Having trailed the possibility of a Supreme Court ruling on Parliament's role in triggering the formal EU process for Brexit - Article 50 - for the last two weeks, we finally have a definite date for this crucial announcement: Tuesday.
The government will give its response in a statement from the Brexit Secretary David Davis, with business being interrupted at some point in mid-afternoon, after ministers have had a chance to digest the small print of the judgment.
If, as expected, the Supremes announce that a full-scale bill has to go through Parliament, he may well announce the timing there and then.
Any bill will of course require the full cycle of second reading, committee, report and third reading proceedings in both Commons and Lords - and the critical point will be the amount of time allowed, particularly to MPs.
The smart move would be to clear a pretty humdrum parliamentary schedule and let them debate Article 50 until they drop, to defuse any suspicion that discussion has been curtained by procedural jiggery-pokery.
Allowing a fairly generous timing would mean that, once passed by the Commons, their lordships would get their teeth into the bill on the far side of Parliament's February half-term - so at some point after 20 February. This would leave plenty of time to meet the government's deadline of triggering the Article 50 withdrawal process by the end of March.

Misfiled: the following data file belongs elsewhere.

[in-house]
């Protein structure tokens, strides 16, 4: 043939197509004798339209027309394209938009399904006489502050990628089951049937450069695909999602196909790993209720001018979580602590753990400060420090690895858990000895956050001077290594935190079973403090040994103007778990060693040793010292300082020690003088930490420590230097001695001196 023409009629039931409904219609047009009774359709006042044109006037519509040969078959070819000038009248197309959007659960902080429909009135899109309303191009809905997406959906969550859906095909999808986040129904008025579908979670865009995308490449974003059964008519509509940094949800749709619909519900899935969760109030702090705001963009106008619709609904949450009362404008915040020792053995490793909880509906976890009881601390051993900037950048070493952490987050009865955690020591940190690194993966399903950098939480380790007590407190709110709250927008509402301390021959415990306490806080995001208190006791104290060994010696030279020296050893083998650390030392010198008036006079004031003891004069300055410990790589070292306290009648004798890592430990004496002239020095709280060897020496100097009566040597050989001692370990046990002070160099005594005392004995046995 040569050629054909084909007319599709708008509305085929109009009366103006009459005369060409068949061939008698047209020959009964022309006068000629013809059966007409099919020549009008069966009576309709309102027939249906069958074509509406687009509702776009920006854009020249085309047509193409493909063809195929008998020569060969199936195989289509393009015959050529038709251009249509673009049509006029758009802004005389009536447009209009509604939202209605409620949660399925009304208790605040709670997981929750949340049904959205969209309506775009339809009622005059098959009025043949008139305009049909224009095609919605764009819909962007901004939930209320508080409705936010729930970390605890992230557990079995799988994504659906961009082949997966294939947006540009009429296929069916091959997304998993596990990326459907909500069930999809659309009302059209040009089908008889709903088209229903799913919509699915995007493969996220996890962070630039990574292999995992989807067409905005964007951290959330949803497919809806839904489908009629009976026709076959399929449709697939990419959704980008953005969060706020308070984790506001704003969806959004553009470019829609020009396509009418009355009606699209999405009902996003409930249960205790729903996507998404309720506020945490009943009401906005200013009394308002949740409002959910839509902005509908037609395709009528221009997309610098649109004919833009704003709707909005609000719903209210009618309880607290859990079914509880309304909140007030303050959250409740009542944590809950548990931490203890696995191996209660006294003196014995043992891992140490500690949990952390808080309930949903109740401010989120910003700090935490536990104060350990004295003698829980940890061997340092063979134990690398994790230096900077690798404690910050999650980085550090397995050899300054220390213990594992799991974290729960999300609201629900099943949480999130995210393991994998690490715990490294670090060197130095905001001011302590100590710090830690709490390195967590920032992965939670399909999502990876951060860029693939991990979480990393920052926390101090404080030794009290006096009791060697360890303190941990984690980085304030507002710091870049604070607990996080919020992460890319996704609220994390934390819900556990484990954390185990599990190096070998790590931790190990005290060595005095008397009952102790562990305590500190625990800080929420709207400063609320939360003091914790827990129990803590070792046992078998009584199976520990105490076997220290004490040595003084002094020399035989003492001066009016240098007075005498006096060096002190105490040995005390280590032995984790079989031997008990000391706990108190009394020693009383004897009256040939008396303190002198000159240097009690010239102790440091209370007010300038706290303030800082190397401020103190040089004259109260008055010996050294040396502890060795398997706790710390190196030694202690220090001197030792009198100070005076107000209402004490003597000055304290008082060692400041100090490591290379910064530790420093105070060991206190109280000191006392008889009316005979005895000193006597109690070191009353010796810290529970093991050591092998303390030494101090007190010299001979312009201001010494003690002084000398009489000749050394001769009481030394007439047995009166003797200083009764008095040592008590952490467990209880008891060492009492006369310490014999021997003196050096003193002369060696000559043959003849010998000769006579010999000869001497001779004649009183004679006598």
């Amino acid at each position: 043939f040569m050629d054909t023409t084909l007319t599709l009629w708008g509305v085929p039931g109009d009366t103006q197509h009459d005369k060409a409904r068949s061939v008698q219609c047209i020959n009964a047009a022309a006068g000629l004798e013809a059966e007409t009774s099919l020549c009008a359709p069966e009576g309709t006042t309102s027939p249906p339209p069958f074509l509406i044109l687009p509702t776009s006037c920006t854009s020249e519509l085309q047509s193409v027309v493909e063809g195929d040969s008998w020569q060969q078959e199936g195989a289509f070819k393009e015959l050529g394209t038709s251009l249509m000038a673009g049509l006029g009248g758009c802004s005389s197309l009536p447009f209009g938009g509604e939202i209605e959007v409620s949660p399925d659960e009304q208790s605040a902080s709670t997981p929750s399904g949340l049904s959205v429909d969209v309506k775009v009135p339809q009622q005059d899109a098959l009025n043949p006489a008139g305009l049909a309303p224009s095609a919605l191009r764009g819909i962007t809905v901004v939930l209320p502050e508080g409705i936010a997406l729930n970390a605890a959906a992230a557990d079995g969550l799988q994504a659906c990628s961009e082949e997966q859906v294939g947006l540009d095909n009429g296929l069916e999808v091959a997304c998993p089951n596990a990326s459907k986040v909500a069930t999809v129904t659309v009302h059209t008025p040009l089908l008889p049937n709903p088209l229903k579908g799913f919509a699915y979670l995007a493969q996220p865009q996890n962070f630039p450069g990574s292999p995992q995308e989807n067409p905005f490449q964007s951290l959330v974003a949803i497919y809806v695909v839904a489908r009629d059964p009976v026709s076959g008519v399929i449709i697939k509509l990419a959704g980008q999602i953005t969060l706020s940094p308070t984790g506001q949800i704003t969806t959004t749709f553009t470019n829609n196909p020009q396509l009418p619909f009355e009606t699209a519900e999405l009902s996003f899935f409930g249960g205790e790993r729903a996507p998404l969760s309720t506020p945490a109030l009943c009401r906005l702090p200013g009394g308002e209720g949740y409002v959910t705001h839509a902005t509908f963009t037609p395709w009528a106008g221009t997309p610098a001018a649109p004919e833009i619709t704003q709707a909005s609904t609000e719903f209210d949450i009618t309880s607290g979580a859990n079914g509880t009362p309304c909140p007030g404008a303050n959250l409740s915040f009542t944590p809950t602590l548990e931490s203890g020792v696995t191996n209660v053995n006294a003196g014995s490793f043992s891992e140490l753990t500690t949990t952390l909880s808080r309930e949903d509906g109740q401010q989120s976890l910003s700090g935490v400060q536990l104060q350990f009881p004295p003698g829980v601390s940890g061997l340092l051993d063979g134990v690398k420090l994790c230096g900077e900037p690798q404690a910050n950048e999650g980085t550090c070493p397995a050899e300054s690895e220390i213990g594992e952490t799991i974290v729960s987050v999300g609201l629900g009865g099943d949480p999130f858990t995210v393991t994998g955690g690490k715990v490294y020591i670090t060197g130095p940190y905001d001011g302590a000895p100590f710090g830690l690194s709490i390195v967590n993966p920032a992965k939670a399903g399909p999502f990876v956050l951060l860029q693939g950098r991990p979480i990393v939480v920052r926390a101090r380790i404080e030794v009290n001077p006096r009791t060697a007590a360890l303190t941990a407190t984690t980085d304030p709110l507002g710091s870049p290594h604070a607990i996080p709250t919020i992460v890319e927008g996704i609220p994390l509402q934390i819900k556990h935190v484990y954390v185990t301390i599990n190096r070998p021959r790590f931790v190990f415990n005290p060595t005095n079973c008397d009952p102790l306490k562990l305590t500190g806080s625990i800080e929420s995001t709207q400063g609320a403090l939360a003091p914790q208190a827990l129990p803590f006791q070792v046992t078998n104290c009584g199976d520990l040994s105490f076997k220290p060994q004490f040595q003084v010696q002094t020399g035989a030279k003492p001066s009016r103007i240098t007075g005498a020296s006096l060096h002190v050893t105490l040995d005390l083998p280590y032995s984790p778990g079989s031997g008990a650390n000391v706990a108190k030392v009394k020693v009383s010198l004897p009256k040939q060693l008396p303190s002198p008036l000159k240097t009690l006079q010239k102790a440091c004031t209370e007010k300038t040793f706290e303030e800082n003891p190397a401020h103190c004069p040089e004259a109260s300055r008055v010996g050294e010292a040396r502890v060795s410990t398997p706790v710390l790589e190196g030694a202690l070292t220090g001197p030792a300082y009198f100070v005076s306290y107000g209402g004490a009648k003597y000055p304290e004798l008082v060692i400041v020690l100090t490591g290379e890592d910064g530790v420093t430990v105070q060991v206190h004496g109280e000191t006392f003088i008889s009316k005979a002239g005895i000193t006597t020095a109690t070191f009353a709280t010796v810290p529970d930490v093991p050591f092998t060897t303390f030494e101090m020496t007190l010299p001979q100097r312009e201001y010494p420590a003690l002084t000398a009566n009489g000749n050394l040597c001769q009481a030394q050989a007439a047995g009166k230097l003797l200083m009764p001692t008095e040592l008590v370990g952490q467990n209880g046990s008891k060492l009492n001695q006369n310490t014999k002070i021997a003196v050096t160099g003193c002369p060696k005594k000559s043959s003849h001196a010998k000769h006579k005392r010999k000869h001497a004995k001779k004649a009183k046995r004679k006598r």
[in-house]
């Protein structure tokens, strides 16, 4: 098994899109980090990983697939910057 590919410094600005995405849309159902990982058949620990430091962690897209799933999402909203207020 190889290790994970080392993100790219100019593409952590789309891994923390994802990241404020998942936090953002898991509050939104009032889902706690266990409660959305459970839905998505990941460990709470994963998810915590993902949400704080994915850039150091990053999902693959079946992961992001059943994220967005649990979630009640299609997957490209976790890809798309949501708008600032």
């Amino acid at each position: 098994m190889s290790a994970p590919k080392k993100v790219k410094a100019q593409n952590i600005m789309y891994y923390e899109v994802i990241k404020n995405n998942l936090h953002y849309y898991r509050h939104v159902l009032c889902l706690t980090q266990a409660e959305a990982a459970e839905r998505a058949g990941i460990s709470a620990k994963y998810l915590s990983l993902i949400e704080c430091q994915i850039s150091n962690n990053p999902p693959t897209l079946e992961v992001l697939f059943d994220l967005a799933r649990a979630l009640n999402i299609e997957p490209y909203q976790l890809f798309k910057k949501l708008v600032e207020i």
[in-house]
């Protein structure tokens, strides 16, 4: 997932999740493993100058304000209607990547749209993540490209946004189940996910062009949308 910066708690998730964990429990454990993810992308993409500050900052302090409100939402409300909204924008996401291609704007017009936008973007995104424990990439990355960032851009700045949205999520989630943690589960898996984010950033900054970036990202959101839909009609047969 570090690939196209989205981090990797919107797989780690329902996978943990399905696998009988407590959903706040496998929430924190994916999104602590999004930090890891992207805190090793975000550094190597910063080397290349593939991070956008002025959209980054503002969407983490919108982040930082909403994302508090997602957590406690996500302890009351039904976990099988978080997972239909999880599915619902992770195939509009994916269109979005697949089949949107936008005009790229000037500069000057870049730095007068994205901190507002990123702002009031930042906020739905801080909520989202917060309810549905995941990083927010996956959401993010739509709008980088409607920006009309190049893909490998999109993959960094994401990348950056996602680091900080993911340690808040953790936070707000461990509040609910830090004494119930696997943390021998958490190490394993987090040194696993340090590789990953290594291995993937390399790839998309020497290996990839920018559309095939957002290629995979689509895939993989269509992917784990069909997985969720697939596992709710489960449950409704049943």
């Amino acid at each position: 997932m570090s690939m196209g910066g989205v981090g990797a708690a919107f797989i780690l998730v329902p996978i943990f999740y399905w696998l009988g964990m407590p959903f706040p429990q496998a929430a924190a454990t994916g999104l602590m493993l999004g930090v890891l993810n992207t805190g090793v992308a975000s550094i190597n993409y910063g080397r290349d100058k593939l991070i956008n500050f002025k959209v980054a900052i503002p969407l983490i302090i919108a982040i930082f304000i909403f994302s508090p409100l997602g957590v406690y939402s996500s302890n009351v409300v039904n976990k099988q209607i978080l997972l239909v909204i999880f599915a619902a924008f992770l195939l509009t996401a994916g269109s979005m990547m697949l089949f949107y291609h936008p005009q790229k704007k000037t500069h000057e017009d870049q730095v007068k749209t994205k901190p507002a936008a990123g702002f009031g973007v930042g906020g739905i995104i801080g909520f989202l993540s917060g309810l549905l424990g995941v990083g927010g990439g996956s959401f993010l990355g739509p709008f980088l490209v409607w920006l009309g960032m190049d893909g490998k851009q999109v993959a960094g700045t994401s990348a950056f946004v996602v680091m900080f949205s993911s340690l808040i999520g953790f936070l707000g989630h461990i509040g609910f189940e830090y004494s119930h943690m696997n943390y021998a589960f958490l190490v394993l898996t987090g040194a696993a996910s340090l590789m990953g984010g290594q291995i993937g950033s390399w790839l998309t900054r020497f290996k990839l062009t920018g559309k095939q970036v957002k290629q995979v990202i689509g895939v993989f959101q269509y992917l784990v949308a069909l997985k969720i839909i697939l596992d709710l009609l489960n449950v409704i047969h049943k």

It will also leave plenty of time for the party politics of Brexit to unfold - and there will be plenty of markers going down in response to Mr Davis's statement.
Labour's response from front and backbenches will be particularly interesting; their heartland voters are polarised between Leave and Remain, which means that many Labour MPs, face an agonising dilemma over which way to vote. Either way, their decisions could be career-threatening or seat-threatening.
I doubt many Conservatives would vote against - and any who dared could be for the high jump. In the Lords, there are murmurings of an organised attempt to resist Article 50, with any number of Europhile peers across the parties, rattling their sabres. There may be some attempt at a doomed last stand by diehard Remainers, but there seems little prospect of a blocking majority against Article 50 in either House.
Here's my rundown of the week ahead:
The Commons week begins (2.30pm) with Home Office questions - and watch out for the usual crop of post-weekend ministerial statements and urgent questions at 3.30pm.